Less than two years after a mass shooting killed 14 people in San Bernardino, tragedy struck the California community again last Monday when an elementary school teacher was fatally shot by her husband in an apparent domestic violence incident. The abuser also killed an eight-year-old boy and wounded another child, before turning the gun on himself.
Beth Brown, a licensed social worker at TriStar Centennial’s Parthenon Pavilion, an HCA affiliate and Nashville’s largest behavioral health facility, knows all too well the dangers of being involved in an abusive relationship. A domestic violence survivor herself, she is now using her voice and experience to help others before it’s too late.
“It took me seven times over a three-year period to find the strength and courage to leave my then fiancé,” Brown said. “I don’t want anyone to have to go through what I went through – bruises and injuries to my ribs; being pushed or thrown across a room; having pillows put over my face, and being isolated from my family and friends.”
“I am grateful to work for an organization like TriStar Centennial that throws out a lifeline to its patients, and hopes that victims, like me, just might grab it,” she added.
The support that Brown is referring to is the newly formed intimate partner violence (IPV) task force and training pilot at TriStar Centennial Medical Center. This task force and training will help hospital employees and caregivers recognize the signs of domestic abuse that a patient may present while in the emergency room.
“While TriStar Centennial Medical Center always has been a safe harbor for victims of domestic violence, we are sharpening our focus to ensure we catch as many victims of abuse as we can in our safety net,” said TriStar Centennial’s Chief Nursing Officer Cynthia Stroburg.
According to the U.S. Department of Justice, 37 percent of women who sought care from a hospital ER for violence-related injuries were hurt by a current or former spouse, boyfriend or girlfriend. Additionally, the Violence Policy Center states that nearly three women are murdered every day in the U.S. by current or former romantic partners.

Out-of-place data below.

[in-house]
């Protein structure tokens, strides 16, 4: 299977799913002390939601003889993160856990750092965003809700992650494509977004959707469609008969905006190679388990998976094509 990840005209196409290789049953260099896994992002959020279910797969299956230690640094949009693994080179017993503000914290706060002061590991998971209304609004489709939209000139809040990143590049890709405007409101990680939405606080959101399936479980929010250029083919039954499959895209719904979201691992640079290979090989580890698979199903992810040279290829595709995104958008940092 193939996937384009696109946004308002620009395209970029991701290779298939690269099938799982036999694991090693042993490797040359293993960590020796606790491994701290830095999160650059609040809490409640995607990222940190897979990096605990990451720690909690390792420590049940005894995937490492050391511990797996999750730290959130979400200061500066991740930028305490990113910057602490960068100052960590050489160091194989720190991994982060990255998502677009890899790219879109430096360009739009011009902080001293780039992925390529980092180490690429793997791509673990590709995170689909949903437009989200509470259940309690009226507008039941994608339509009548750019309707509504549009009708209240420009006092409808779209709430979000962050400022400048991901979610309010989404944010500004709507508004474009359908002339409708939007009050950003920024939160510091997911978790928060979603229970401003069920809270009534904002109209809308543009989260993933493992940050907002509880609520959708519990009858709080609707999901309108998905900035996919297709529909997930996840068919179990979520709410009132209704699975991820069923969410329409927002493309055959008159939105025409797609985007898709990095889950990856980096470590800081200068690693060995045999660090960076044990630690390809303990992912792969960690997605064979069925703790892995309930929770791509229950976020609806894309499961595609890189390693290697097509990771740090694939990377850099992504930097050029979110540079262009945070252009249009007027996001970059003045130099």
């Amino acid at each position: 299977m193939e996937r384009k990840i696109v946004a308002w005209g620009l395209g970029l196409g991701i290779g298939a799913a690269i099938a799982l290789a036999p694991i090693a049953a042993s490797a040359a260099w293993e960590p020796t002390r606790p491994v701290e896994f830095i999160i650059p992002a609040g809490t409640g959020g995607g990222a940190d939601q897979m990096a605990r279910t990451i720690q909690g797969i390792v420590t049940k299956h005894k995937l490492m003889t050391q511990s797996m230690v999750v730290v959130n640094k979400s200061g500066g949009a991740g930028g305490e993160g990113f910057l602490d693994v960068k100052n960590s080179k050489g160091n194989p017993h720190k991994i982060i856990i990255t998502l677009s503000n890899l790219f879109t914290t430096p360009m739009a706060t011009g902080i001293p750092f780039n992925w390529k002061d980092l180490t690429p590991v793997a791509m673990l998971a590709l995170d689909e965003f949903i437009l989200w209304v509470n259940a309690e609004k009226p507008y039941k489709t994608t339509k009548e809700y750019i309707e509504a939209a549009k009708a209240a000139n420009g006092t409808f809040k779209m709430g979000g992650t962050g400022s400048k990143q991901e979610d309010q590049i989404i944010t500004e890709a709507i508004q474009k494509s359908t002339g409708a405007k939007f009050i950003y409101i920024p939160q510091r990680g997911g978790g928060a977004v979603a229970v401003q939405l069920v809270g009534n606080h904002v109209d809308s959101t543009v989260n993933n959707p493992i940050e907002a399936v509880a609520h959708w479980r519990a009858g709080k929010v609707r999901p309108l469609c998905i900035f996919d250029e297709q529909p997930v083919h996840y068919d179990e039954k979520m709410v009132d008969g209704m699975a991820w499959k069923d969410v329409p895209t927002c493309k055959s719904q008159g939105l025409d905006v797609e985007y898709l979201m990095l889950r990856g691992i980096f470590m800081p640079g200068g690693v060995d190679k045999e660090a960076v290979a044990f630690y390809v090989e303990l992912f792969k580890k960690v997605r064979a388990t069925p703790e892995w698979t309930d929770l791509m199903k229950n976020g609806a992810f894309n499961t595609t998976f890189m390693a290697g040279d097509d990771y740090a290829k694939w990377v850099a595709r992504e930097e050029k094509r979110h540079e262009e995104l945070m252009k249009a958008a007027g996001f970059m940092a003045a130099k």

Yet, a victim of domestic abuse can come to an emergency room without any visible signs of harm and still can be in life-threatening danger.
Acting as a resource to the TriStar Centennial Medical staff is Dr. Bill Smock, an internationally recognized forensic physician and police surgeon, who educates caregivers and others on the domestic abuse warning signs.
“Together, we can make an impact in Nashville because this truly is our opportunity to intervene before a fatality occurs,” he said.
Brown, who publicly spoke of her abuse for the first time at TriStar Centennial Medical Center’s Intimate Partner Violence Awareness Kick-off event, reminded the staff to see her face when women pass through the ER and remember that one in three women experience domestic violence in their lifetime.
“My face is everywhere we turn – in our schools, churches, at work, or at the grocery store – but it is in our ER that we have the opportunity to reach them, maybe for the first time, and ask about their pain, injuries or offer an escape from the box they’ve been put in by someone they love.”
Because of her own personal experience, Brown pursued a master’s degree in social work and makes it a priority to ensure that her patients have the appropriate medical care and follow-up resources.
“Our hospital is one of the safest places a victim of domestic violence can be and we will work with that patient in confidence to make sure the entire family is safe,” Brown said.
“It’s my passion to help other women and let them know there is a better life. As caregivers, we can be that ray of hope that throws out a lifeline and realize that, like me, they just might grab it and never look back. I haven’t.”
TriStar Centennial Parthenon Pavilion social workers (left to right): Shelia Preston, Beth Brown, Amber Smith and Kimberly Lawrence at the IPV task force kickoff event.
TriStar Centennial Medical Center, an affiliate of HCA and TriStar Health, is committed to putting an end to the major public health issue of domestic violence. Resources for help are available by calling the Tennessee Domestic Violence hotline at 800-356-6767 or the National Domestic Violence Hotline at 800-799-7233. All calls are confidential.